3.    ClimateChange and Migration in the Asia-Pacific Region

Abstract

Therelease of the Stern Review (2006), various versions of assessment reports ofthe Intergovernmental Panel on Climate Change, and the Paris Agreement in 2016have focused global attention on the issue of climate change and reflected thescientific consensus regarding its reality, urgency and significance. TheFourth Assessment of the IPCC (2009) makes frequent reference to the fact thatclimate change will have an influence on migration and notes that ‘(s)tressessuch as increased drought, water shortages and riverine and coastal floodingwill affect many local and regional populations.  This will lead in some casesto relocation within and between countries, exacerbating conflicts and imposingmigration pressures’.  Indeed, as far back as the IPCC’s first AssessmentReport (1990), it was suggested that migration could possibly be the greatesteffect that climate change may have on society (OSCE 2005). No region of theworld will be more affected by climate change than Asia and the Pacific. Thistalk discusses: 1) what are the major types of hotspots where climate changewill have its greatest effect on migration in the region; 2) how climate changeinfluences and shapes population mobility in the Asia-Pacific region.

 

 

4.    ClimateChange and Migration in China: New evidence from China

Abstract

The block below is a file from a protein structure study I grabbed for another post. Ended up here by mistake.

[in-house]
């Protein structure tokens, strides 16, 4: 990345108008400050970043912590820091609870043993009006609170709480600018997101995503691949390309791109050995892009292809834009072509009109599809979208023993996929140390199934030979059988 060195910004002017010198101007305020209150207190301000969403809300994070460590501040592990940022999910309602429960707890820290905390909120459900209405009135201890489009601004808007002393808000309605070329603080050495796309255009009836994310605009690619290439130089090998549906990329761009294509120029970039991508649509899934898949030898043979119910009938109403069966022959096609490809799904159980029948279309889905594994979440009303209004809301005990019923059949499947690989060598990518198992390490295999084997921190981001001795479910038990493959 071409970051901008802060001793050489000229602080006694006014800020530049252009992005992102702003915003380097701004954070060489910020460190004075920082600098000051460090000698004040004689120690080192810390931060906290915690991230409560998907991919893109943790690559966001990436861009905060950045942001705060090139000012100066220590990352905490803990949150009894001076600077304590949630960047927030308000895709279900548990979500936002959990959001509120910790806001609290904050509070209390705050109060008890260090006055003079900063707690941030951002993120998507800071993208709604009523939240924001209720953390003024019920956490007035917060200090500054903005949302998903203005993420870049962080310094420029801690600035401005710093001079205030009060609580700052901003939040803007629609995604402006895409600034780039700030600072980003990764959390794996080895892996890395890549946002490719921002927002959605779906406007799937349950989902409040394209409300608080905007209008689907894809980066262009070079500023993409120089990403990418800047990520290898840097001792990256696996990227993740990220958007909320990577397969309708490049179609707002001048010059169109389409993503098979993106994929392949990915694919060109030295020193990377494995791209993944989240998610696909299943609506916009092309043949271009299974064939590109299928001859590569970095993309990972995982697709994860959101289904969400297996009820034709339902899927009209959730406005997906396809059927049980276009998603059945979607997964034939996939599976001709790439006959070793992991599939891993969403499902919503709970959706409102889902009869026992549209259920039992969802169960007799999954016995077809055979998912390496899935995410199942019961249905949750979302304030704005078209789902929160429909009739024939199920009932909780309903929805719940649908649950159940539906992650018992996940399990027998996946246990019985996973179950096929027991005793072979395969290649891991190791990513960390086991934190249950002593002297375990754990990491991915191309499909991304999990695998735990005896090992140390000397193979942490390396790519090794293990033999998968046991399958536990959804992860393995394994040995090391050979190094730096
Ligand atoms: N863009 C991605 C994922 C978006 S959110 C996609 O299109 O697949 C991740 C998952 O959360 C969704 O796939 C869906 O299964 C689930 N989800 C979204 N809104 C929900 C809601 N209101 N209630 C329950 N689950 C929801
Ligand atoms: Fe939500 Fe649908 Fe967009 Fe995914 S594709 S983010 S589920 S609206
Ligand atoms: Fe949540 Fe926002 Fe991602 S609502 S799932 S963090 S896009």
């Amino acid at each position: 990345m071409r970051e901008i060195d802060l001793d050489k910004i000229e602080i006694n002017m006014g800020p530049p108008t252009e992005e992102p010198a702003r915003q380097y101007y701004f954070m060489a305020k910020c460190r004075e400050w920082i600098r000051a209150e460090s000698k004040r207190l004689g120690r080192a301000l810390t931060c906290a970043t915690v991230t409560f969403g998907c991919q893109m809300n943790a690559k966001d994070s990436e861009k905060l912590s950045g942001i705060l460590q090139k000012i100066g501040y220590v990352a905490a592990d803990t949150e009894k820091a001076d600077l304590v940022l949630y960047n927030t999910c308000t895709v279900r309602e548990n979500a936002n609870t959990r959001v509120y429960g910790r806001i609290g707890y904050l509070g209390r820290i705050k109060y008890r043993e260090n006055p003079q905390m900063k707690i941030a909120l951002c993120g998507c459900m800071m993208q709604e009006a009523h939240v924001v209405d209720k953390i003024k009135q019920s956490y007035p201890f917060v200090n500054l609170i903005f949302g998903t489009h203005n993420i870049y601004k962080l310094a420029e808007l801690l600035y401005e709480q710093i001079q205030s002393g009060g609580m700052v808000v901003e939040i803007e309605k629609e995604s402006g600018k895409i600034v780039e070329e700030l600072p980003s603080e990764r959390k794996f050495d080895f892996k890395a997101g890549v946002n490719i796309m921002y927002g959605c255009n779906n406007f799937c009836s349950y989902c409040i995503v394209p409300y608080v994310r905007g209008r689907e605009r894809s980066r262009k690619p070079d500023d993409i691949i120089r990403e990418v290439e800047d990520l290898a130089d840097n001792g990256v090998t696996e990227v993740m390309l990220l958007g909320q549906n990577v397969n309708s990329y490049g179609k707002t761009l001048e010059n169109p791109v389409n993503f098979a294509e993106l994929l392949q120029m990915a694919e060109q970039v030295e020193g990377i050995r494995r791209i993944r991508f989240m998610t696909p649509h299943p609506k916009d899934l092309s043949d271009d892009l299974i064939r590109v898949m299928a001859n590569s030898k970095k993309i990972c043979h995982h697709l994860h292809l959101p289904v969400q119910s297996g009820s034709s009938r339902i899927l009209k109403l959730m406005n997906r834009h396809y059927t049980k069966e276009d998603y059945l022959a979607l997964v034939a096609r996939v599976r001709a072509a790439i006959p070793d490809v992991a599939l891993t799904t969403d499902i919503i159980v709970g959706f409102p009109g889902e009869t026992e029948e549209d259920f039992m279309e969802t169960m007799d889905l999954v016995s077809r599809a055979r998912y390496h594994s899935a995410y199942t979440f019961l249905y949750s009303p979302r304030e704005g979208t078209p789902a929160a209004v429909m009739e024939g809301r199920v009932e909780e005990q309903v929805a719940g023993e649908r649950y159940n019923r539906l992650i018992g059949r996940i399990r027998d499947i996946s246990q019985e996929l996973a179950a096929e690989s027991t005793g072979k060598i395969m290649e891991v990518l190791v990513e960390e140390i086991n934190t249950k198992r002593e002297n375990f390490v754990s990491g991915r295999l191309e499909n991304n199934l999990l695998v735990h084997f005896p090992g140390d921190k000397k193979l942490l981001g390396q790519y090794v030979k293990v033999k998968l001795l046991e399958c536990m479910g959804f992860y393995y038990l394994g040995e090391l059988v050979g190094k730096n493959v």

Recentcomprehensive studies undertaken by UK Foresight and the IPCC assert thatclimate change will have an increasing impact on human migration patterns overthe subsequent decades. Despite growing scholarship in this field there is alack of adequate empirically grounded knowledge on the complex climate changeand migration nexus. While there has been growing consensus that the way tomove forward is through targeted, theoretically informed cases studies in‘hotspots’ where the impact of climate change is estimated to be distinct, thisresearch is only in its early stages. It seeks to uncover the effects changingclimate has on migration and adaptation strategies, decisions and patterns ofmovement within the context of China’s current socio-economic development andthe challenges in tackling climate change. There is a lack of empiricalevidence in the literature addressing how climate change (including climatevariability and extremes) impacts on migration decision-making and patterns ofmovement in rural and urban settings and at the household level. This studyaims to unravel the climate change and migration nexus by focussing on twohotspots in China, the Yangtze River Delta and the ecologically vulnerableareas of western China. In these two hotspots the complex relationships betweenclimate (environmental) change, mobility and development are examined, thelikely effects of climate variability on both past (spanning 5 years) andfuture migration (decisions and patterns) modelled, and the policy implicationsfor migration, adaptation, and development investigated. The research findings reported in this study add newknowledge and help to improve our understanding of climate change impact andadaptation in China and the development of effective policy.